Blackness and the art house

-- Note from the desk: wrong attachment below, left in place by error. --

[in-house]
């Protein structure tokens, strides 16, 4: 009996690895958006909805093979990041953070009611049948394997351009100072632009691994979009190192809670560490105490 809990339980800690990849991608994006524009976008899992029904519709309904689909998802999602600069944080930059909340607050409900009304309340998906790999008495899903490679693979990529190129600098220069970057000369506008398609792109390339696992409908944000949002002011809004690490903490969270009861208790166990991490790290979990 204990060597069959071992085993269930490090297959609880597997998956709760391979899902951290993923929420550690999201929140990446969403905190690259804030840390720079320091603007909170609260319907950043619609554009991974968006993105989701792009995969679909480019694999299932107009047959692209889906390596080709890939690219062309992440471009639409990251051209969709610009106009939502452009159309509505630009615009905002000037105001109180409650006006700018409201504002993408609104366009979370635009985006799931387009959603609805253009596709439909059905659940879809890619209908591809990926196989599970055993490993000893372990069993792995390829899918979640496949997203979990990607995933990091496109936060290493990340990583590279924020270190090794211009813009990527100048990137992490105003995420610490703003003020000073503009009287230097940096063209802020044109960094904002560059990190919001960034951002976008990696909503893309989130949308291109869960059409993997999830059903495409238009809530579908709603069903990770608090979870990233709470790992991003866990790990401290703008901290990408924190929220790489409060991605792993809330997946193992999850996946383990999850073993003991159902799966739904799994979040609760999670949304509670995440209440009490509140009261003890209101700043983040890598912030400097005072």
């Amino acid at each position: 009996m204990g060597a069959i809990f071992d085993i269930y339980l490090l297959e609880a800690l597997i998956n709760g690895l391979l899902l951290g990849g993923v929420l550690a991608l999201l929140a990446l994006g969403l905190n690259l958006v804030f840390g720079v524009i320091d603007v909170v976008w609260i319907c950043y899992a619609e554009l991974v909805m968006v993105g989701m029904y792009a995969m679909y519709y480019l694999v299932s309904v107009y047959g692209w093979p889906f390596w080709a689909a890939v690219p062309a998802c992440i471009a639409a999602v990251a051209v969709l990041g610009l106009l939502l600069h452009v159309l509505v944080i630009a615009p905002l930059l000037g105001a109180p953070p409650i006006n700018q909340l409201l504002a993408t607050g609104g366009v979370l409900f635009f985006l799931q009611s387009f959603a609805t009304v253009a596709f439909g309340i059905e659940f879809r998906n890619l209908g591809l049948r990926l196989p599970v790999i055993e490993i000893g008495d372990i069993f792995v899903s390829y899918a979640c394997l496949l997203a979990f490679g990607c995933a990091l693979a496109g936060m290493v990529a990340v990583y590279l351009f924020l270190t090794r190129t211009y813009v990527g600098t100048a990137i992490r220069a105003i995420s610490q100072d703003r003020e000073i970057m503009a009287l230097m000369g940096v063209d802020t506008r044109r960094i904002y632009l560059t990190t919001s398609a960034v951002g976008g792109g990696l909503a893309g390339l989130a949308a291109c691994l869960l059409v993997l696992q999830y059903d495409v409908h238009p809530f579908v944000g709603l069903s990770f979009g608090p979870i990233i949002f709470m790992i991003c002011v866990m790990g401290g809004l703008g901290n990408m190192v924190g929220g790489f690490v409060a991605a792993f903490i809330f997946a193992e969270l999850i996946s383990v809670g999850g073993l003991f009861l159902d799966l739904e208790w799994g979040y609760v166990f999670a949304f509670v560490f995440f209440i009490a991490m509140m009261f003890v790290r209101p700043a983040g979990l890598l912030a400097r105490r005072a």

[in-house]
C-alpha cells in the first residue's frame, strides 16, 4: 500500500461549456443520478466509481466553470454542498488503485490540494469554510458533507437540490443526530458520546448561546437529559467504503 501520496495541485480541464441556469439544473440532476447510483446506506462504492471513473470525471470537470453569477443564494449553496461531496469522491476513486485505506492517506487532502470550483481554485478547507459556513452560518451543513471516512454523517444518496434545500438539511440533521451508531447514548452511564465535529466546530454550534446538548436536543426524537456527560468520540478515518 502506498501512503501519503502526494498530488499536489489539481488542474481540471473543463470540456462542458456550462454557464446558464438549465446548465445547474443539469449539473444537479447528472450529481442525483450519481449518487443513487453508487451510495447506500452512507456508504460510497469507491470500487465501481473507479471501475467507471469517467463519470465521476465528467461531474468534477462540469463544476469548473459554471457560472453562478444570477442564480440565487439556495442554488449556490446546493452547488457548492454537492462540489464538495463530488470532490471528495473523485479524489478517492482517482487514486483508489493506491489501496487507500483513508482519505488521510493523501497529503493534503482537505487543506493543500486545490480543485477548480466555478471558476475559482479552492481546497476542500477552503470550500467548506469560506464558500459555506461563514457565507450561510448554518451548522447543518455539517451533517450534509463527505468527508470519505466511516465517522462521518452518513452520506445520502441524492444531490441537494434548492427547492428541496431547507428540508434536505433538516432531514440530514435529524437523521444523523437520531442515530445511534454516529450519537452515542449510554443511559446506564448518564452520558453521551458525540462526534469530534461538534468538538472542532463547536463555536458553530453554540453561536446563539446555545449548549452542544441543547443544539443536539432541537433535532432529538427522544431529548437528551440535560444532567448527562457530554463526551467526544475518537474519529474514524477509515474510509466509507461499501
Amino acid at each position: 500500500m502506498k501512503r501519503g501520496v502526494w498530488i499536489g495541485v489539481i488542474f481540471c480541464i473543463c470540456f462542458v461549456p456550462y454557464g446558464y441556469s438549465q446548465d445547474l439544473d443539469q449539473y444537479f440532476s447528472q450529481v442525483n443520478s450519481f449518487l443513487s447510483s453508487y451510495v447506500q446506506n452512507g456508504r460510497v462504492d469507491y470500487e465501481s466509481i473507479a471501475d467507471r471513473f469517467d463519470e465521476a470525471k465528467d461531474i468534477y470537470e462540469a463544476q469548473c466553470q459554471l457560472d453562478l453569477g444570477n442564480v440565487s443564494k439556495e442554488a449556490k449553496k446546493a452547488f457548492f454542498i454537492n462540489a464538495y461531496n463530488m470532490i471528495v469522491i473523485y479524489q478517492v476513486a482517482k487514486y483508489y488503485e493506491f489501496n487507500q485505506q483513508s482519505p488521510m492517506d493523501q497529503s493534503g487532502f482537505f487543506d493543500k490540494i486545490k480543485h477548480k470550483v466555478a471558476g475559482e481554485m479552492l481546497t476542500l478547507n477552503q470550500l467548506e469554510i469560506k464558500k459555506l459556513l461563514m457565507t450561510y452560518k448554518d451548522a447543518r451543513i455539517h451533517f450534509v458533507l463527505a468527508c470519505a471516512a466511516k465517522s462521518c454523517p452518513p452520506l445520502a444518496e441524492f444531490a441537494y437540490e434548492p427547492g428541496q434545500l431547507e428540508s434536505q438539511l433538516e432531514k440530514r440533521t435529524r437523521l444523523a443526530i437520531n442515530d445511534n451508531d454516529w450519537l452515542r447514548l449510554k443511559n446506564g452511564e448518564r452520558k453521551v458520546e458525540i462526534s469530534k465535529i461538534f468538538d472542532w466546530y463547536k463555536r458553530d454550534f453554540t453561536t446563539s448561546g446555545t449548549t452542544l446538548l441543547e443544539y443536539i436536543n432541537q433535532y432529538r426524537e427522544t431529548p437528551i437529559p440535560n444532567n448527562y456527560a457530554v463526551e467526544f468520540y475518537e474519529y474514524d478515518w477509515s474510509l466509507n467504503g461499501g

In Ava Duvernay’s Middle of Nowhere (2012) there’s a scene where David Oyelowo asks Emayatzy Corinealdi out to a movie, and she warns him that they might not share the same taste in movies. He asks her what kinds of movies she likes. She tells him, “Indie ones. Foreign ones.” (They end up going to see Rainer Werner Fassbinder’s Ali: Fear Eats the Soul.) Middle of Nowhere (which I find to be vastly more interesting than Duvernay’s Selma, by the way), and Duvernay’s career generally, take up the question of African-American filmmaking (and filmgoing) in relation to art house cinema—two categories that are often thought to be mutually exclusive, even though many of the best black filmmakers (Charles Burnett, Julie Dash, Haile Gerima) have, by virtue of necessity, fashioned entire careers making art-house movies. But as the success of Selma promises to launch Duvernay into the world of mainstream Hollywood (she is currently slated to mount an adaptation of Madeleine L’Engle’s classic children’s novel A Wrinkle in Time), I worry that Duvernay will continue to move further and further away from the independent spirit of a film like Middle of Nowhere. Selma already signaled a move away from that spirit toward something that was weightier; even at its deftest moments, the film never really allows you to forget about the burden that Duvernay was made to carry in taking on that material. I hope that, as Duvernay continues to make movies, she doesn’t forget about all of us—black, white, and every color in between—who like indie ones, foreign ones.